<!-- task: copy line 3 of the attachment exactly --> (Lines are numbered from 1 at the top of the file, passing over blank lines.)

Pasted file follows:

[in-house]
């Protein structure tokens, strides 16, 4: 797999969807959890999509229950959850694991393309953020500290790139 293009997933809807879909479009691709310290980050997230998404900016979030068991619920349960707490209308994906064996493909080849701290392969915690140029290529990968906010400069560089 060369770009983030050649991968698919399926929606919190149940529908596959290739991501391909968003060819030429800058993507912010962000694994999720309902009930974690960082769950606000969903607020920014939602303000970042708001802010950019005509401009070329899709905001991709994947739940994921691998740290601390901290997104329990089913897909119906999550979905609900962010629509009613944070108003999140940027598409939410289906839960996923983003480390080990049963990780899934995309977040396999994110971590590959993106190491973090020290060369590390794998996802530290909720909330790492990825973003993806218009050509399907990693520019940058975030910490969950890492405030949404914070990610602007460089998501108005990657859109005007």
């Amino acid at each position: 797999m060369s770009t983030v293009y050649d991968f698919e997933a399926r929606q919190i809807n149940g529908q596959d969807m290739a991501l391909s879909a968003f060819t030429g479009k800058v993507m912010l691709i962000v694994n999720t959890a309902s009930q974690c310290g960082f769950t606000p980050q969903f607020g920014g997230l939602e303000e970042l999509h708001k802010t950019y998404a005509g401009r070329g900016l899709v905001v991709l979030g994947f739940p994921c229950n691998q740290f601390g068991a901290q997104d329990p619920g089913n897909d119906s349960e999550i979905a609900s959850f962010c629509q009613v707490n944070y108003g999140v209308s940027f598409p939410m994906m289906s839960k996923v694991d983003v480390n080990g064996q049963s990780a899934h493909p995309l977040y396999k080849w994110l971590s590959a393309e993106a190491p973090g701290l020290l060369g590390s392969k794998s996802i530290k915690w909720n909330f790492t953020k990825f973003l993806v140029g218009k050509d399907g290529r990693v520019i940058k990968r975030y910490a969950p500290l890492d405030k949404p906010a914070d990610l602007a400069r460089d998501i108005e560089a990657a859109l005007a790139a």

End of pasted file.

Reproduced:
């Amino acid at each position: 797999m060369s770009t983030v293009y050649d991968f698919e997933a399926r929606q919190i809807n149940g529908q596959d969807m290739a991501l391909s879909a968003f060819t030429g479009k800058v993507m912010l691709i962000v694994n999720t959890a309902s009930q974690c310290g960082f769950t606000p980050q969903f607020g920014g997230l939602e303000e970042l999509h708001k802010t950019y998404a005509g401009r070329g900016l899709v905001v991709l979030g994947f739940p994921c229950n691998q740290f601390g068991a901290q997104d329990p619920g089913n897909d119906s349960e999550i979905a609900s959850f962010c629509q009613v707490n944070y108003g999140v209308s940027f598409p939410m994906m289906s839960k996923v694991d983003v480390n080990g064996q049963s990780a899934h493909p995309l977040y396999k080849w994110l971590s590959a393309e993106a190491p973090g701290l020290l060369g590390s392969k794998s996802i530290k915690w909720n909330f790492t953020k990825f973003l993806v140029g218009k050509d399907g290529r990693v520019i940058k990968r975030y910490a969950p500290l890492d405030k949404p906010a914070d990610l602007a400069r460089d998501i108005e560089a990657a859109l005007a790139a």